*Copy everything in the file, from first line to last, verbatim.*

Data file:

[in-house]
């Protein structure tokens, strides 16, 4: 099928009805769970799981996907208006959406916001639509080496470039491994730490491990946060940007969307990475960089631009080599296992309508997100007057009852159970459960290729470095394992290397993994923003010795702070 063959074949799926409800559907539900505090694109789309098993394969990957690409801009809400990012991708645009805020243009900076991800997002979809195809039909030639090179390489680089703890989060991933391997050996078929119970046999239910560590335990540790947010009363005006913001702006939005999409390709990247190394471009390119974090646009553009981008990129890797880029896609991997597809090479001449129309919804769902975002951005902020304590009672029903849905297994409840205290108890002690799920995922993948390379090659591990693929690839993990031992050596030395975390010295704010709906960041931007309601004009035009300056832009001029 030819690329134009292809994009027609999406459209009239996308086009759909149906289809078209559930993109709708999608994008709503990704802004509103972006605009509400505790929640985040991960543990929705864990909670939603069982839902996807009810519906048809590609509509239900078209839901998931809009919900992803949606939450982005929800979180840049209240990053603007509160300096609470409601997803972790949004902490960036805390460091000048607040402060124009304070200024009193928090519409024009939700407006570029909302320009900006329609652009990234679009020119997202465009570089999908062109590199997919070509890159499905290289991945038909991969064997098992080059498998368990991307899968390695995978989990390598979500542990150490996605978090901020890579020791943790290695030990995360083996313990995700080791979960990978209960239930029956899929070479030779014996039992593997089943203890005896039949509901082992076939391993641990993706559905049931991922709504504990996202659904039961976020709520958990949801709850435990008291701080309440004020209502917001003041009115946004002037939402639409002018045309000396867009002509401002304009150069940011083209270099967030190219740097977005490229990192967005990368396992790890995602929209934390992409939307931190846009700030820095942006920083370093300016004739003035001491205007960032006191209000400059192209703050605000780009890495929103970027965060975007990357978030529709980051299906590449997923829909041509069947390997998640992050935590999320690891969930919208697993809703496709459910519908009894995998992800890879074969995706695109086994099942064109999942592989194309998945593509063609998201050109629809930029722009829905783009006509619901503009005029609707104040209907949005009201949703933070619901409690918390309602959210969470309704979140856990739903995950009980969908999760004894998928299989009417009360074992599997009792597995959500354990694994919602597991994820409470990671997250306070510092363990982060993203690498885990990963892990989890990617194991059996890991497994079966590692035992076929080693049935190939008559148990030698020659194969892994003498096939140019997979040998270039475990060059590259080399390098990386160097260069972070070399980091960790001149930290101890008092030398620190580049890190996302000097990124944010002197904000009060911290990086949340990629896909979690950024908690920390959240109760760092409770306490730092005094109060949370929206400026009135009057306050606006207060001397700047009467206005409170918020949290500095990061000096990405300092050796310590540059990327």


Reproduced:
[in-house]
């Protein structure tokens, strides 16, 4: 099928009805769970799981996907208006959406916001639509080496470039491994730490491990946060940007969307990475960089631009080599296992309508997100007057009852159970459960290729470095394992290397993994923003010795702070 063959074949799926409800559907539900505090694109789309098993394969990957690409801009809400990012991708645009805020243009900076991800997002979809195809039909030639090179390489680089703890989060991933391997050996078929119970046999239910560590335990540790947010009363005006913001702006939005999409390709990247190394471009390119974090646009553009981008990129890797880029896609991997597809090479001449129309919804769902975002951005902020304590009672029903849905297994409840205290108890002690799920995922993948390379090659591990693929690839993990031992050596030395975390010295704010709906960041931007309601004009035009300056832009001029 030819690329134009292809994009027609999406459209009239996308086009759909149906289809078209559930993109709708999608994008709503990704802004509103972006605009509400505790929640985040991960543990929705864990909670939603069982839902996807009810519906048809590609509509239900078209839901998931809009919900992803949606939450982005929800979180840049209240990053603007509160300096609470409601997803972790949004902490960036805390460091000048607040402060124009304070200024009193928090519409024009939700407006570029909302320009900006329609652009990234679009020119997202465009570089999908062109590199997919070509890159499905290289991945038909991969064997098992080059498998368990991307899968390695995978989990390598979500542990150490996605978090901020890579020791943790290695030990995360083996313990995700080791979960990978209960239930029956899929070479030779014996039992593997089943203890005896039949509901082992076939391993641990993706559905049931991922709504504990996202659904039961976020709520958990949801709850435990008291701080309440004020209502917001003041009115946004002037939402639409002018045309000396867009002509401002304009150069940011083209270099967030190219740097977005490229990192967005990368396992790890995602929209934390992409939307931190846009700030820095942006920083370093300016004739003035001491205007960032006191209000400059192209703050605000780009890495929103970027965060975007990357978030529709980051299906590449997923829909041509069947390997998640992050935590999320690891969930919208697993809703496709459910519908009894995998992800890879074969995706695109086994099942064109999942592989194309998945593509063609998201050109629809930029722009829905783009006509619901503009005029609707104040209907949005009201949703933070619901409690918390309602959210969470309704979140856990739903995950009980969908999760004894998928299989009417009360074992599997009792597995959500354990694994919602597991994820409470990671997250306070510092363990982060993203690498885990990963892990989890990617194991059996890991497994079966590692035992076929080693049935190939008559148990030698020659194969892994003498096939140019997979040998270039475990060059590259080399390098990386160097260069972070070399980091960790001149930290101890008092030398620190580049890190996302000097990124944010002197904000009060911290990086949340990629896909979690950024908690920390959240109760760092409770306490730092005094109060949370929206400026009135009057306050606006207060001397700047009467206005409170918020949290500095990061000096990405300092050796310590540059990327």